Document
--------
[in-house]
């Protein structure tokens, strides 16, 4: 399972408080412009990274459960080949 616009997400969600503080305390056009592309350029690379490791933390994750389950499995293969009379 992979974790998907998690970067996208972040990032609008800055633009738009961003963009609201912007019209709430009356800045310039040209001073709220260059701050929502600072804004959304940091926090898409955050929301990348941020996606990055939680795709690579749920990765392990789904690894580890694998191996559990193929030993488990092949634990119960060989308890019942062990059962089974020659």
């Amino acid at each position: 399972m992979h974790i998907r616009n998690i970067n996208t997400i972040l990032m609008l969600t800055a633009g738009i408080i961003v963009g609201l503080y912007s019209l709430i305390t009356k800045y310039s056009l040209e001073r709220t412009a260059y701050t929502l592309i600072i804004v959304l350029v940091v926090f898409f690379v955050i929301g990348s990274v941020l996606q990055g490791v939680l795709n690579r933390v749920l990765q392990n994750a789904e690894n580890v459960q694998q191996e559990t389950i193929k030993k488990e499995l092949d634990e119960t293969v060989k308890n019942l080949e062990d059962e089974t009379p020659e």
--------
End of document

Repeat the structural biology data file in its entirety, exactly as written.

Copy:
[in-house]
């Protein structure tokens, strides 16, 4: 399972408080412009990274459960080949 616009997400969600503080305390056009592309350029690379490791933390994750389950499995293969009379 992979974790998907998690970067996208972040990032609008800055633009738009961003963009609201912007019209709430009356800045310039040209001073709220260059701050929502600072804004959304940091926090898409955050929301990348941020996606990055939680795709690579749920990765392990789904690894580890694998191996559990193929030993488990092949634990119960060989308890019942062990059962089974020659």
């Amino acid at each position: 399972m992979h974790i998907r616009n998690i970067n996208t997400i972040l990032m609008l969600t800055a633009g738009i408080i961003v963009g609201l503080y912007s019209l709430i305390t009356k800045y310039s056009l040209e001073r709220t412009a260059y701050t929502l592309i600072i804004v959304l350029v940091v926090f898409f690379v955050i929301g990348s990274v941020l996606q990055g490791v939680l795709n690579r933390v749920l990765q392990n994750a789904e690894n580890v459960q694998q191996e559990t389950i193929k030993k488990e499995l092949d634990e119960t293969v060989k308890n019942l080949e062990d059962e089974t009379p020659e």